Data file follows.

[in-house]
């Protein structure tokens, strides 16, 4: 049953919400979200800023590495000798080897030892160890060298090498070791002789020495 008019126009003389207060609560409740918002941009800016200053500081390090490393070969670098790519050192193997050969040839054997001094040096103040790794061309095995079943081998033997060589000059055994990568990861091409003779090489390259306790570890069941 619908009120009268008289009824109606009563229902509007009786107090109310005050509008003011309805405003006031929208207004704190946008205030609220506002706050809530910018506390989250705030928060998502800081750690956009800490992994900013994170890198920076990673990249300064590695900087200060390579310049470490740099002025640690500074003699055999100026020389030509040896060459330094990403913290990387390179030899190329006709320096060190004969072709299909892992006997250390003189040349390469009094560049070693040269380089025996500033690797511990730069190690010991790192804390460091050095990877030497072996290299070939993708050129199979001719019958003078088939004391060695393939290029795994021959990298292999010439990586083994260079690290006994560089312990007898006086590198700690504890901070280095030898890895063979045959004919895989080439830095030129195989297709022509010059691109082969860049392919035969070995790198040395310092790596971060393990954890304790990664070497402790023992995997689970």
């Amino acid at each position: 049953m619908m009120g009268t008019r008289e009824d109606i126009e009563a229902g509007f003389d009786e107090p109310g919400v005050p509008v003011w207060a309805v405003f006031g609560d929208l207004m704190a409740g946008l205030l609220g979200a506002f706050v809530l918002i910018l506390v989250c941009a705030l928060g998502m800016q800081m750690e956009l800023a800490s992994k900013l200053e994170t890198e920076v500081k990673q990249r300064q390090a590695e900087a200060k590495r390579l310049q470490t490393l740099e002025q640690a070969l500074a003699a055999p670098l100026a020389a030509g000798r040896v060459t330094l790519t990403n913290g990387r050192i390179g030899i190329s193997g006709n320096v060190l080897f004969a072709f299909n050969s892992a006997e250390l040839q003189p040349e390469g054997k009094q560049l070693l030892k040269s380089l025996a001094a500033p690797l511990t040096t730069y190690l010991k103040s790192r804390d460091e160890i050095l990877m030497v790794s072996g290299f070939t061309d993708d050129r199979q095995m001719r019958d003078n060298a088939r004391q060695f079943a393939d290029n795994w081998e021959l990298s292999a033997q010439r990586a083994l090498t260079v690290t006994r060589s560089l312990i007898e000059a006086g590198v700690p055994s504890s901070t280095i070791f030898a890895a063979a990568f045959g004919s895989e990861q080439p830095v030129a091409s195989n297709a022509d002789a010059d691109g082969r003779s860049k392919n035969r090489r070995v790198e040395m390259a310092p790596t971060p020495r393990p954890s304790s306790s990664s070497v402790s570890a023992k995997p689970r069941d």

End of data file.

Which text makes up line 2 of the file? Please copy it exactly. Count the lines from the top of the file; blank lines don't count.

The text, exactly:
């Protein structure tokens, strides 16, 4: 049953919400979200800023590495000798080897030892160890060298090498070791002789020495 008019126009003389207060609560409740918002941009800016200053500081390090490393070969670098790519050192193997050969040839054997001094040096103040790794061309095995079943081998033997060589000059055994990568990861091409003779090489390259306790570890069941 619908009120009268008289009824109606009563229902509007009786107090109310005050509008003011309805405003006031929208207004704190946008205030609220506002706050809530910018506390989250705030928060998502800081750690956009800490992994900013994170890198920076990673990249300064590695900087200060390579310049470490740099002025640690500074003699055999100026020389030509040896060459330094990403913290990387390179030899190329006709320096060190004969072709299909892992006997250390003189040349390469009094560049070693040269380089025996500033690797511990730069190690010991790192804390460091050095990877030497072996290299070939993708050129199979001719019958003078088939004391060695393939290029795994021959990298292999010439990586083994260079690290006994560089312990007898006086590198700690504890901070280095030898890895063979045959004919895989080439830095030129195989297709022509010059691109082969860049392919035969070995790198040395310092790596971060393990954890304790990664070497402790023992995997689970």